July 08, 2004
Ocean Iron Fertilization Viable To Remove Atmospheric Carbon Dioxide?

Some scientists are questioning the viability of ocean iron seeding as a means to sequester carbon from atmospheric carbon dioxide. (The Scientist requires free registration - an excellent publication that is worth the trouble to sign up)

The idea can be traced back to a Woods Hole Oceanographic Institution meeting in 1985, when John Martin, then director of the Moss Landing Marine Laboratory, boasted: "Give me half a tanker of iron and I'll give you an ice age." Martin's general hypothesis that iron seeding would create a photosynthetic bloom proved correct, although the idea has turned out to be far less economical than he expected. The breakeven point for sequestration programs is $10 per ton of carbon dioxide; models based on the iron-seeding experiments still put the cost at $100 or more. Many scientists involved in iron-seeding projects as well as those observing them from afar say that iron seeding for purposeful carbon sequestration just doesn't work. "In the beginning, the assumptions were that for every atom of iron, we could sink 500,000 atoms of carbon," says Ken Caldeira, an ocean carbon-cycle scientist at Lawrence Livermore National Laboratory in California, who helped to create computer simulations. Those estimates have since been revised downwards by hundreds of orders of magnitude, he says.

The article quotes a variety of scientists on whether the latest Southern Ocean Iron Fertilization Experiment (SOFeX) provides good or bad news for the prospect of iron fertilization as a way to increase photosynthesis by marine plant organisms as a way to cheaply remove carbon dioxide from the atmosphere. Some scientists still hold that it is the cheapest method to remove atmospheric carbon dioxide found to date. Read the full article if the debate interests you. I lack sufficient knowledge to render any sort of opinion on the subject.

Also see my previous post on the SoFEX results that links to more optimistic assessements of the experiment's results: Iron Enriching Southern Ocean Pulls Carbon Dioxide From Atmosphere.

Share |      Randall Parker, 2004 July 08 02:46 AM  Engineering Environmental

Michael Hiteshew said at July 13, 2004 10:09 PM:

This may be of interest to you:

Media Relations Office
Woods Hole Oceanographic Institution
Effects of Ocean Fertilization with Iron to Remove Carbon Dioxide from the Atmosphere Reported

The results, while positive, were less than spectacular. More difficult to determine are the secondary effects and possible unintended consequences. The oceans are highly complex environments, as I recently discovered through my reading.

Imagine the difficulty in modeling the effects of changing the abundance of tiny floating plant life (phytoplanktons) across large swaths of the oceans. How does that change the penetration of light? How does that change temperatures? How does that effect currents? How does that impact the migration of fish schools? It's a big, interesting question and probably deserves a lot more research.

Carson McCullers said at January 27, 2005 10:07 AM:

I'm not a scientist but these articles are really interesting. Thanks for putting them up. I'm going to read more.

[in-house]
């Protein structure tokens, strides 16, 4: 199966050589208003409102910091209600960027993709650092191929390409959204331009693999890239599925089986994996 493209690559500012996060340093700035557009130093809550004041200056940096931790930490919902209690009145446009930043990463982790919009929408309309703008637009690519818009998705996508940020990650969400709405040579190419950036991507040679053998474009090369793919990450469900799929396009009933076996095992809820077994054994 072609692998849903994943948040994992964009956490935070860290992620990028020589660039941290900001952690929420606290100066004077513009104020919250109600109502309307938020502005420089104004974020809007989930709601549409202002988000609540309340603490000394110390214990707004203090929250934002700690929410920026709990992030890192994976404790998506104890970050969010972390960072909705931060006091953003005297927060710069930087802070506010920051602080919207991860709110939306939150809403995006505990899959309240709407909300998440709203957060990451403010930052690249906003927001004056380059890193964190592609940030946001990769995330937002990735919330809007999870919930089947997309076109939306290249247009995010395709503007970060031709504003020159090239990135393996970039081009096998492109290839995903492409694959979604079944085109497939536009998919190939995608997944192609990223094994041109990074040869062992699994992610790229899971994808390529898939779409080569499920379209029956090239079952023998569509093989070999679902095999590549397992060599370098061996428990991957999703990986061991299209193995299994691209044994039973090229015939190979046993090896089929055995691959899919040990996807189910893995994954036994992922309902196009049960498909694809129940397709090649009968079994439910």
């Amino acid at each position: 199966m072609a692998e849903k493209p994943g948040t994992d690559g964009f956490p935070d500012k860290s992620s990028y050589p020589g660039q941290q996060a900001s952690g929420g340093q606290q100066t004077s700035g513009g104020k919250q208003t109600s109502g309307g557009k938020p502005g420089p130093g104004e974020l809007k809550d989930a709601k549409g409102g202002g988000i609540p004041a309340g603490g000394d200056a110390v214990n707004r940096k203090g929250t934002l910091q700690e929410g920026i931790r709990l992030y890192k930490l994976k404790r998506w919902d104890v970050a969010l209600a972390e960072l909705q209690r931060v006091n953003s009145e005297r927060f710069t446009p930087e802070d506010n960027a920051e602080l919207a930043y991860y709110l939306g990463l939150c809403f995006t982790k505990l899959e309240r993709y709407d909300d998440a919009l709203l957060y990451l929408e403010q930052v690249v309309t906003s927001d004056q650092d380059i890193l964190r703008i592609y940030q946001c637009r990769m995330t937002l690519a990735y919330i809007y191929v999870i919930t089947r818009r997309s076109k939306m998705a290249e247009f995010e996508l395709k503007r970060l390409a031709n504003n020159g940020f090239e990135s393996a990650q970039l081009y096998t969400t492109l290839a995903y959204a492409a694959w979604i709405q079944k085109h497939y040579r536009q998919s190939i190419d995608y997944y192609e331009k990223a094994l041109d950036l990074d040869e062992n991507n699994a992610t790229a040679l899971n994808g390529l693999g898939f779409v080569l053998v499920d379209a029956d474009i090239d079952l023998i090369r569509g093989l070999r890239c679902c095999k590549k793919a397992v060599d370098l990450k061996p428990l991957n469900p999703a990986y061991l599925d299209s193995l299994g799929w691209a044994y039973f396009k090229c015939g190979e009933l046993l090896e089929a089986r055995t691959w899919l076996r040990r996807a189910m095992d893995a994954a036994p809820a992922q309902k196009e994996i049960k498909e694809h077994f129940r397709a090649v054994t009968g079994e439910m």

DILIP KUMAR MAHATA said at January 21, 2006 8:29 PM:

I am not a scientist but the above topic is really very interesting...i want to say that"when carbon dioxide be removed from atmosphere as a result the trees will not get sufficientCO2 for photosynthesis and will use CO2 producted from own....finally the the amount of O2 from trees into the atmosphere will reduce....atlast it wiil happen that"" the crisis of O2.....after that what will be the situation is well known to all""..."
taht's all
yours faithfully

Matthew Gress said at April 16, 2007 8:18 AM:

The poster's comment "Those estimates have since been revised downwards by hundreds of orders of magnitude, he says," which the poster didn't feel comfortable quoting, is either sloppy writing or thinking. An "order of magnitude" is a factor of 10. Hundreds of them are surely not what they were talking about. Even 100 orders of magnitude would mean that the estimate was reduced from 500,000 to 5X10^-95 atoms, a nonsensical fraction of an atom.

"A factor of 100 or more" might have been accurate, and, hopefully something like what the scientist actually said. If the scientist actually said "hundreds of orders of magnitude" then they were engaging in hyperbole that could not be reflected in the physical universe.

Efficient carbon sequestration of some kind could be a big way to get over the hump until green technology is more readily available. A temporary market in carbon that would give rise to an industry doing carbon sequestration of some kind, is hardly one of the worst meta-phenomenon that could arise in the solving of a global problem.

Fariborz Saheli said at December 6, 2007 7:36 AM:

Iron seeding of souther oceans to promote photosyntheses to remove CO2 from atmosphere sounds good to me but why not introduce a substance with strong affinity to CO2 directly into atmosphere and induce precipitation of the CO2 compound. For generating rain, for example,silver iodide has been used as nuclei to seed the clouds and has worked successfully. I think with a well funded research, Chemist and atmospheric scientists can find the proper seeds to turn CO2 to a liquid product which then precipitate out of atmosphere. The product should be harmless to human and animals.

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